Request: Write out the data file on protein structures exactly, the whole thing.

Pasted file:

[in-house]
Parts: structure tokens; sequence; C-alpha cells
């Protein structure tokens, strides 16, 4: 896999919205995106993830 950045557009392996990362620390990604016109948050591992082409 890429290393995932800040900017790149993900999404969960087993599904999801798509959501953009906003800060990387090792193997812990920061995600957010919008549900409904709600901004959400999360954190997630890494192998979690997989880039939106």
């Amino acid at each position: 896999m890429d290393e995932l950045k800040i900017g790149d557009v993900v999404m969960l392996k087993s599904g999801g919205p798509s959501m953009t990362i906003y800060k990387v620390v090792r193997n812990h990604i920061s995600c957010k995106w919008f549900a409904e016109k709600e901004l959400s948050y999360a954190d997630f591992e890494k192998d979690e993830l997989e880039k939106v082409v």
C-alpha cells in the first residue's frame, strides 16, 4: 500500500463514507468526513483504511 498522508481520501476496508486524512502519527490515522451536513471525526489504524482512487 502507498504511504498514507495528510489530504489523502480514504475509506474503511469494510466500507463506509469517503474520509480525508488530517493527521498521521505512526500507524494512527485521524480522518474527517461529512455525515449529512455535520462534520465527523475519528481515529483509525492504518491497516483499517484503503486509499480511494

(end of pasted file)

[in-house]
Parts: structure tokens; sequence; C-alpha cells
């Protein structure tokens, strides 16, 4: 896999919205995106993830 950045557009392996990362620390990604016109948050591992082409 890429290393995932800040900017790149993900999404969960087993599904999801798509959501953009906003800060990387090792193997812990920061995600957010919008549900409904709600901004959400999360954190997630890494192998979690997989880039939106």
């Amino acid at each position: 896999m890429d290393e995932l950045k800040i900017g790149d557009v993900v999404m969960l392996k087993s599904g999801g919205p798509s959501m953009t990362i906003y800060k990387v620390v090792r193997n812990h990604i920061s995600c957010k995106w919008f549900a409904e016109k709600e901004l959400s948050y999360a954190d997630f591992e890494k192998d979690e993830l997989e880039k939106v082409v």
C-alpha cells in the first residue's frame, strides 16, 4: 500500500463514507468526513483504511 498522508481520501476496508486524512502519527490515522451536513471525526489504524482512487 502507498504511504498514507495528510489530504489523502480514504475509506474503511469494510466500507463506509469517503474520509480525508488530517493527521498521521505512526500507524494512527485521524480522518474527517461529512455525515449529512455535520462534520465527523475519528481515529483509525492504518491497516483499517484503503486509499480511494